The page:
At the start of a new year, it’s hardly uncommon to suddenly feel eager to begin a quest of self-improvement. The most popular New Year resolutions always seem to revolve around treating our bodies better, making healthier choices in the kitchen and maybe even dropping a new pounds.
One of the ways to do so is via substitutions, maybe making our favourite spaghetti bolognese with wholemeal pasta, or even courgetti instead for instance – or switching to cooking with coconut oil.
Countless claims have been made about this supposed ‘superfood’ in recent years, with advocates maintaining that it can improve digestive health, cure bad breath and can even be used for skincare, and sales of the product have boomed. But exactly how healthy is it really?
Dr Michael Mosley decided to conduct an experiment into coconut oil’s impact on cholesterol, which you can watch tonight on BBC 2’s Trust Me, I’m A Doctor. Here’s a look at what it’s all about…
Coconut oil might be a firm favourite with ‘healthistas’, but it is actually very high in saturated fat (86%) – far more so than other common cooking oils, such as butter (51%) or olive oil (14%) – which is associated with raised levels of ‘bad’ LDL (low-density lipoprotein) cholesterol, the sort linked with an increased risk of heart disease, stroke and certain cancers.
‘Good’ HDL (high-density lipoprotein) cholesterol, meanwhile, is known to help ‘clean’ excess LDL from the bloodstream.
HDL levels still increase with consumption of saturated fats, but not enough to cancel out the damage linked with LDLs – instead, it’s recommended we source them through healthy unsaturated fats, in foods like avocado, nuts and oily fish.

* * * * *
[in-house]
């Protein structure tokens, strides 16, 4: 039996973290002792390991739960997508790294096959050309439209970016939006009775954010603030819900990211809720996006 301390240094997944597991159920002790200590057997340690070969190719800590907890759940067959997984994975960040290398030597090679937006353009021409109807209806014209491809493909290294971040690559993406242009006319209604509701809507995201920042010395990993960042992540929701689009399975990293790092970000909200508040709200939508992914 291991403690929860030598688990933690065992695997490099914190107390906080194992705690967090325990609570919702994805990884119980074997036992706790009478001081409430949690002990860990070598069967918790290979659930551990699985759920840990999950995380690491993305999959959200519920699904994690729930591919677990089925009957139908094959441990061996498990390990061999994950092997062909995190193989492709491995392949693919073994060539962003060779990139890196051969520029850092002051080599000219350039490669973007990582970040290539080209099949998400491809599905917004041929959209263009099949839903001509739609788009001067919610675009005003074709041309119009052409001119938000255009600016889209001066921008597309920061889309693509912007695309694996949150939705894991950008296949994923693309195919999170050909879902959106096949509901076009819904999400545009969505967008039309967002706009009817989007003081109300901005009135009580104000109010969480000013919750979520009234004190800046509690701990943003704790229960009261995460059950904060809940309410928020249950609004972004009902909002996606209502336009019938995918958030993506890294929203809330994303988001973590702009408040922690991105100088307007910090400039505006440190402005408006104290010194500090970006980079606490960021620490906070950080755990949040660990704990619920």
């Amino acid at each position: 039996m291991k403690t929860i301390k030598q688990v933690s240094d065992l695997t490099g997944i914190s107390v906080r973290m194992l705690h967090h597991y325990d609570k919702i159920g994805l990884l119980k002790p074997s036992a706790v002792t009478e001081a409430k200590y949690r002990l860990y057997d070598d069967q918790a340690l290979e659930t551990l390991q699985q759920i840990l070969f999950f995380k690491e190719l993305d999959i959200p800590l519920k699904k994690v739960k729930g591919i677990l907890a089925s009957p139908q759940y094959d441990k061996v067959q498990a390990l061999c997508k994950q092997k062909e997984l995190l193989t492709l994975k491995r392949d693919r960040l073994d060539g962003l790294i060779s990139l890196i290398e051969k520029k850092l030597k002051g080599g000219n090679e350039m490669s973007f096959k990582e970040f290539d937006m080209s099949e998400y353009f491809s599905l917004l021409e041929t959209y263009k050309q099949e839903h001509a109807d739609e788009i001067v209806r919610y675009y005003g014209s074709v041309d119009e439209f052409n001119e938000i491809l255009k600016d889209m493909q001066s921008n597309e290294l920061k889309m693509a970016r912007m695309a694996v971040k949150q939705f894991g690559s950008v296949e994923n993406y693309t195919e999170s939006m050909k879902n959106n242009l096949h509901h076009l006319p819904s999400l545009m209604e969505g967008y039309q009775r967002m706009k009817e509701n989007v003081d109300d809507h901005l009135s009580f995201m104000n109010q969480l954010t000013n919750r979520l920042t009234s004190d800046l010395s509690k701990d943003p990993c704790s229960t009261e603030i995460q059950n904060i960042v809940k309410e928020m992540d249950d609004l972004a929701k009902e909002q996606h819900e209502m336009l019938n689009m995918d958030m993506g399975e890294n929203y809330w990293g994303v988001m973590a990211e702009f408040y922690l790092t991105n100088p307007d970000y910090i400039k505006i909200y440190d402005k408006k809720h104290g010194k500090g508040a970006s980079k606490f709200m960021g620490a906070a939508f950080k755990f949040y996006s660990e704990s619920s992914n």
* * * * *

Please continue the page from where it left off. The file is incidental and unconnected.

For Dr Michael Mosley’s study (which you’ll be able to read in full in the British Medical Journal), 94 volunteers, aged 50-75 and with no history of diabetes or heart disease, were recruited. They were then randomly divided into three groups: an unsalted butter group, an olive oil group, and a coconut oil group, and instructed to eat 50g of their assigned foodstuff every day for four weeks.
Popular thinking suggests that, due to its high level of saturated fat, coconut oil consumption would see LDL levels rocket.
Before the experiment began, the volunteers had their LDL and HDL cholesterol levels measured. Their height and weight was also taken, plus their waist measurement, body-fat percentage and blood pressure. These tests were then repeated at the end of the experiment.
The group who ate unsalted butter saw their LDL levels rise by about 10%, and their HDL levels rise by about 5%. Those consuming olive oil saw a drop in their LDL levels, albeit to a non-significant extent, and a 5% rise in their HDL levels. Both of these results were unsurprising.
Coconut oil, however, was a shocker. The doctors were expecting to see a massive rise in LDL, but the this group saw none whatsoever. Plus, there was a massive upshot in HDL, by a staggering 15%.
This indicates coconut oil actually has an extremely positive effect on cholesterol, nothing like its high levels of saturated fat would suggest.
Professor Kay-Tee Khaw, who oversaw the study, was as surprised as we are.
“The main saturated fat in coconut oil is lauric acid, and lauric acid may have different biological impacts on blood lipids to other fatty acids,” she hypothesised.
But don’t go drinking coconut oil by the gallon just yet.
Khaw advises that: “This is just one study and it would be irresponsible to suggest changing dietary advice based on one study, however well conducted.”